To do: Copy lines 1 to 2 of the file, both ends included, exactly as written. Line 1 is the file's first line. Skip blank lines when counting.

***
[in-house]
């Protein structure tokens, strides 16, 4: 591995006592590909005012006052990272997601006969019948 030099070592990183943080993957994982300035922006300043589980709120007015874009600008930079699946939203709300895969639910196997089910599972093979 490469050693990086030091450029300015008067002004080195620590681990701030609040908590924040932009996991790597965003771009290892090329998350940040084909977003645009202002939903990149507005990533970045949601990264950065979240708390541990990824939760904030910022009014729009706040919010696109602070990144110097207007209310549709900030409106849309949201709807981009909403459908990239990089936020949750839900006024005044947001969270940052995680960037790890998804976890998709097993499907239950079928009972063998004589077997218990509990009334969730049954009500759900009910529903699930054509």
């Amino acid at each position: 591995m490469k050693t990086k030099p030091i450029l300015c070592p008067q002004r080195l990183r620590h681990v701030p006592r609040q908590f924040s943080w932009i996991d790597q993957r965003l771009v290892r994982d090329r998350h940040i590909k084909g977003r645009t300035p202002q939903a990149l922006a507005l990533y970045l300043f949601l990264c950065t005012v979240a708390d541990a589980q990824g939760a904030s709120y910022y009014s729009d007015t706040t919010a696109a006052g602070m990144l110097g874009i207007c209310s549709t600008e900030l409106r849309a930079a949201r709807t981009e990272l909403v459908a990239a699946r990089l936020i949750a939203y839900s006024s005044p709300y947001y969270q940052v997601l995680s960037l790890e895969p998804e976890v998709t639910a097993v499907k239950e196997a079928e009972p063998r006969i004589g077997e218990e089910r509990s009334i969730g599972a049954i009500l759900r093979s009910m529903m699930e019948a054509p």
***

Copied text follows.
[in-house]
């Protein structure tokens, strides 16, 4: 591995006592590909005012006052990272997601006969019948 030099070592990183943080993957994982300035922006300043589980709120007015874009600008930079699946939203709300895969639910196997089910599972093979 490469050693990086030091450029300015008067002004080195620590681990701030609040908590924040932009996991790597965003771009290892090329998350940040084909977003645009202002939903990149507005990533970045949601990264950065979240708390541990990824939760904030910022009014729009706040919010696109602070990144110097207007209310549709900030409106849309949201709807981009909403459908990239990089936020949750839900006024005044947001969270940052995680960037790890998804976890998709097993499907239950079928009972063998004589077997218990509990009334969730049954009500759900009910529903699930054509």